As I watch my cats and dogs move through life in their love hate relationships, I not only wonder what the deal is with that but also whether or not dog worms are contagious to cats. Is there any real evidence that cats can get parasitic infections from worms from dogs?
Many people are unaware first that your dogs may harbor parasites (see the signs of dog worms here), second, that dog worms may transfer to you and that dog parasites can spread to cats. Let’s look at all of the the facts related to dog worms being contagious to cats.
Different Types of Dog Worms or Parasites
It’s important to note that there are different types of worms that can affect both dogs and cats. However, not all of these worms are contagious between the two species, and not all types of worms are species-specific.
For example, roundworms are a type of worm that can infect both dogs and cats, but just roundworm can spread from dogs to cats, and other types of roundworm are not considered to be contagious between the two species. Other common dog worms include, hookworms, tapeworms, giardia, and whipworms.
Are Dog Worms Contagious To Cats?
The answer is yes, in some cases dog worms are contagious to cats. For example, hookworms and tapeworms can be passed from dogs to cats. While not all types of worms are contagious between dogs and cats, some are. Ancylostoma braziliense hookworm is a type of hookworm that can affect both dogs and cats and spread from dogs to cats and vice-versa.
It is important to test your dog and cat regularly for worms and treat as necessary so that hookworms and tapeworms cannot transfer from your dog to your cat and further spread the infection throughout your home.
How Do Dog Worms Transfer To Cats?
While many different types of worms can infect animals, one of the most common is the roundworm which can infect both dogs and cats. Roundworms are parasites that live in the intestines of their host animals.
Roundworms typically enter the body through contaminated food or water or by coming into contact with infected feces. Accordingly, if your cat and dog share living spaces there is plenty of opportunity for the roundworm to transfer.
Once they’re inside a pet, roundworms begin to reproduce and can quickly grow to large numbers.
While roundworms don’t usually cause serious illness in adult animals, they can be very dangerous to young puppies and kittens. This is because their immune systems are not yet fully developed, and they can’t fight off the infection as easily. In severe cases, roundworms can cause death.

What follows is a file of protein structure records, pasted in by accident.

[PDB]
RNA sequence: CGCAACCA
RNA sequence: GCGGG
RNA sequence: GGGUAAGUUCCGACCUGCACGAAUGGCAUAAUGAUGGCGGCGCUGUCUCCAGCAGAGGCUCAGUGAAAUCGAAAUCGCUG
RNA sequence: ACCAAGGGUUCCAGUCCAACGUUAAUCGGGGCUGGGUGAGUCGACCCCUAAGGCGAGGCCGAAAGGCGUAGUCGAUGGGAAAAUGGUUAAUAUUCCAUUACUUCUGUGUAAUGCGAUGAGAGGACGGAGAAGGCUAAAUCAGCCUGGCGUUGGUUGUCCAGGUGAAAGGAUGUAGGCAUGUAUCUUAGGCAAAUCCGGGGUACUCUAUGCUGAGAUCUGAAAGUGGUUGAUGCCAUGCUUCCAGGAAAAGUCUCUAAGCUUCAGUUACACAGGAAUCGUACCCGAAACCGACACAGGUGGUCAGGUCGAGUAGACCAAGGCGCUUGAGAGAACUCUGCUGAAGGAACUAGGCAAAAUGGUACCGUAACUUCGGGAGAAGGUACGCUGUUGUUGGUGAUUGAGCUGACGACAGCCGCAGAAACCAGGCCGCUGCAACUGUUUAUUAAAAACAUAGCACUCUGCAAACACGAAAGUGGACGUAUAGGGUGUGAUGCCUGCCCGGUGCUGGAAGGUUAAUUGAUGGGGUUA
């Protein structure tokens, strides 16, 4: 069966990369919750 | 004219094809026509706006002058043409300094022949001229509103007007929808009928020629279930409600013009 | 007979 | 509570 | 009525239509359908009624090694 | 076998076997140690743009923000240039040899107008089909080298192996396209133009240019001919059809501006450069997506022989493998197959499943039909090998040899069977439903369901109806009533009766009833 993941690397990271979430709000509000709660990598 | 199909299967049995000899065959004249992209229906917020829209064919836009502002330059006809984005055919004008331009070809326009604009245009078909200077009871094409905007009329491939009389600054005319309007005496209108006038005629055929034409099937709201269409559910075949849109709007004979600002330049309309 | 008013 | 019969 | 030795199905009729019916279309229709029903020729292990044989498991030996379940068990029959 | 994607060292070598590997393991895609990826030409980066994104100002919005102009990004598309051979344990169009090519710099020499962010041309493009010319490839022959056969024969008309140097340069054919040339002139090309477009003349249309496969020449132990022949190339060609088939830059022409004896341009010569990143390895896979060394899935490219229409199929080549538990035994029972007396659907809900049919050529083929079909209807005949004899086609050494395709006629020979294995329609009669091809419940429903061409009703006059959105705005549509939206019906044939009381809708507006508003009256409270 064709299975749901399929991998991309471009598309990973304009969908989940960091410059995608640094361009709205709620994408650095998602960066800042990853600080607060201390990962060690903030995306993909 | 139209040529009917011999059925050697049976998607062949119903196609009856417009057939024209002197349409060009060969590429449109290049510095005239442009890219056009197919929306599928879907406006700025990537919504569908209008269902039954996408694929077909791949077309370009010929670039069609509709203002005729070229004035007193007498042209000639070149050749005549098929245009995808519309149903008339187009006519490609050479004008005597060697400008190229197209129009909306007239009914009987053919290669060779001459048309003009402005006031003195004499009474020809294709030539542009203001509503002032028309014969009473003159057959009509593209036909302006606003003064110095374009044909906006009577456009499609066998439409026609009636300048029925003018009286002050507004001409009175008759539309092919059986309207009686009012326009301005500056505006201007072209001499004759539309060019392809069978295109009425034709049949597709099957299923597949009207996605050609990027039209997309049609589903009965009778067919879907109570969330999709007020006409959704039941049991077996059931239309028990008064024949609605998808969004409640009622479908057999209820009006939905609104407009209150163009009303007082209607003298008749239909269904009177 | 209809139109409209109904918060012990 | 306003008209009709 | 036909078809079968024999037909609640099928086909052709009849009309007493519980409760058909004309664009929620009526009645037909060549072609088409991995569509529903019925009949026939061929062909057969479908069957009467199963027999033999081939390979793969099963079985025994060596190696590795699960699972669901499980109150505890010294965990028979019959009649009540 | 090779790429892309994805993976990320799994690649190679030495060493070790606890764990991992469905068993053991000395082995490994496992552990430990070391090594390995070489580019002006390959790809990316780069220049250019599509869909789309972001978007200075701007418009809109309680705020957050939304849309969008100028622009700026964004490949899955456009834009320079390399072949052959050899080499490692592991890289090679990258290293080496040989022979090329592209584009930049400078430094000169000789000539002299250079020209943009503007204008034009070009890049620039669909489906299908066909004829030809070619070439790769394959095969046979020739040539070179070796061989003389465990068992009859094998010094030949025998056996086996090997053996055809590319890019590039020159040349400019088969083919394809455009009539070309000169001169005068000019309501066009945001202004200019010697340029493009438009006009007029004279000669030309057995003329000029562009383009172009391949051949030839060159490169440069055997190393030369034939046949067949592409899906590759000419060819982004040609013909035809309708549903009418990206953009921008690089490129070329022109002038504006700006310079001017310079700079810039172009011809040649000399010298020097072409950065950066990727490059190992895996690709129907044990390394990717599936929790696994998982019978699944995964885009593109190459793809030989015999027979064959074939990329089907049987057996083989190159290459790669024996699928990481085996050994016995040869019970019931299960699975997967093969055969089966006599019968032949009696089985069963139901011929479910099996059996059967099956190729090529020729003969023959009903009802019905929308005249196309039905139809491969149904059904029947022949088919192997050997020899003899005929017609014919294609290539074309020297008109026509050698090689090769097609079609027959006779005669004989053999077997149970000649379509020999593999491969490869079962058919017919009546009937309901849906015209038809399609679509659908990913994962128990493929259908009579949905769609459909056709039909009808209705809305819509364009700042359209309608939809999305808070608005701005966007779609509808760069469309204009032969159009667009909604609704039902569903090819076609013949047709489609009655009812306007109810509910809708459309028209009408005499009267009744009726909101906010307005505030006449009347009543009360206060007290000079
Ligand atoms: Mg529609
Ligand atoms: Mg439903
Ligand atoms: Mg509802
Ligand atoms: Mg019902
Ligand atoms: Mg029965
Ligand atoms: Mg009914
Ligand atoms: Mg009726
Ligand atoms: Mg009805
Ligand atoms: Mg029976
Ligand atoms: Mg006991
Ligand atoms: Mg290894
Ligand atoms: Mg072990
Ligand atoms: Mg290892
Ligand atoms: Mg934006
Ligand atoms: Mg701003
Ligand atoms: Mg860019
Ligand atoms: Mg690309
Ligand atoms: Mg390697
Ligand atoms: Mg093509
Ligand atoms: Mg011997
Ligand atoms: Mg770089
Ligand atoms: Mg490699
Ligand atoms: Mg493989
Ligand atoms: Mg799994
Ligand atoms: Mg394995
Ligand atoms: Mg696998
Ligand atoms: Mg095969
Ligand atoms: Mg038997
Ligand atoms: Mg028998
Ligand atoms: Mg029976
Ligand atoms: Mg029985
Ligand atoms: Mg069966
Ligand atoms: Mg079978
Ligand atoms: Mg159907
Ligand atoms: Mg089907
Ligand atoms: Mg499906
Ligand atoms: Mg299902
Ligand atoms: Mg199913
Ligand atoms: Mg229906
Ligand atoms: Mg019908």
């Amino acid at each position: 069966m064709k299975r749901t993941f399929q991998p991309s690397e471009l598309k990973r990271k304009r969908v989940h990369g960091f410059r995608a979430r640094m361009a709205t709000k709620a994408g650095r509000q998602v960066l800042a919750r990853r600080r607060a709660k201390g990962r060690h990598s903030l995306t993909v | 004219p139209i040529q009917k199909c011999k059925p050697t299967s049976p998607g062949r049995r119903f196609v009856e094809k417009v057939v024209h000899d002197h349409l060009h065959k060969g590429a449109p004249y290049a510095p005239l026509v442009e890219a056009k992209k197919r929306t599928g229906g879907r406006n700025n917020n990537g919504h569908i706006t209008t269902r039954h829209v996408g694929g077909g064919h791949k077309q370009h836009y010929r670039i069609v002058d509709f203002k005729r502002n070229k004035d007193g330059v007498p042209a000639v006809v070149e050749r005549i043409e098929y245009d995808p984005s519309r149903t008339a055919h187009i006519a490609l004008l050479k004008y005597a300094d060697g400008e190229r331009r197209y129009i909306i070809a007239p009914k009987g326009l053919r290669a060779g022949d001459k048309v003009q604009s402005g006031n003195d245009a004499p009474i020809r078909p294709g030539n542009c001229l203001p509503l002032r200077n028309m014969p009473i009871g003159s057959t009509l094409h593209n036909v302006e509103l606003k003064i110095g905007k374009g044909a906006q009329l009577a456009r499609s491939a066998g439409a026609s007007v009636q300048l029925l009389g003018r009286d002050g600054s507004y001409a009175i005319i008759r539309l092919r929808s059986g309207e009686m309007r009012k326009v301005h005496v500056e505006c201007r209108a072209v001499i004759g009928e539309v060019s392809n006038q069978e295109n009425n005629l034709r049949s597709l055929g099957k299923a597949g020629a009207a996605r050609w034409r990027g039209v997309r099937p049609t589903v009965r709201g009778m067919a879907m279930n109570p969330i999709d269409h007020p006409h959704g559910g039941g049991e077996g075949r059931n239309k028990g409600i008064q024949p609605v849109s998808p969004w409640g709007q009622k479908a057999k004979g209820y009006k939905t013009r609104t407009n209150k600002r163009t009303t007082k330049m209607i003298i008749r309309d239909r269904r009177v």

Other worms, like tapeworms, can be transmitted to cats if they eat infected parasites. Some of the common dog parasites that can spread and cause cats to get tapeworms are fleas, ticks, and mites.
Your dog can get infected by these parasites when he goes for a walk or plays outside and being in proximity to a cat or other animal can transfer the parasite. Therefore, it is important to make sure that your dog is properly groomed and fleas are managed to control tapeworm infestations that can be transferred to cats.
Cats and dogs can get hookworms from their mother or in their environment. When a cat or dog inadvertently swallows larvae, often by grooming its feet, or in drinking water a hookworm infection will become established.
Most larvae that are ingested will move to the intestinal tract to complete their life cycle. A few larvae may make their way into the trachea (windpipe), and are then coughed up and swallowed.
Dogs and cats can pass hookworms to each other through the environment.
How to Prevent a Worm Infestation in Your Pets
There are some steps you can take to help prevent your pet from getting worms. These include:
- First, make sure your pet is up to date are up to date on their vaccinations. This will help reduce their risk of exposure to infected animals.
- Second, keep your pet’s environment clean. This means regularly cleaning up their feces and keeping them away from areas where other animals may have defecated. If possible, designate a specific area in the house or yard for your dog to relieve itself, and make sure your cat doesn’t have access to this area (we get this can tricky!).
- Finally, test your pets for worms regularly and talk to your veterinarian about using medication. This will help reduce the risk of your pet contracting worms, even if they are exposed to them. Just remember cats and dogs are very different in their ability to handle chemicals. In fact some chemicals commonly used in dogs are potentially very dangerous in cats. Never use dog deworming products on cats.
Taking these precautions can help reduce the risk of your cat getting worms from your dog.
Worms Contagious to Cats FAQs
Yes, dogs or cats with worms can pass the worms into the environment and those worms can infect dogs and cats.
Deworming medicine, unless it is a natural dewormer, has a lot of chemicals in it. Therefore, it is always safest to test all household pet members for parasites (fecal or stool sample) first prior to treating all household pet members as if they are infected.
It is important to first select the correct deworming protocol. Deworming for tapeworms is different than hook or round worms. After that it will depend on the type of dewormer used, if you are using a conventional dewormer then it usually will take 2-3 weeks for worms to leave your pets body.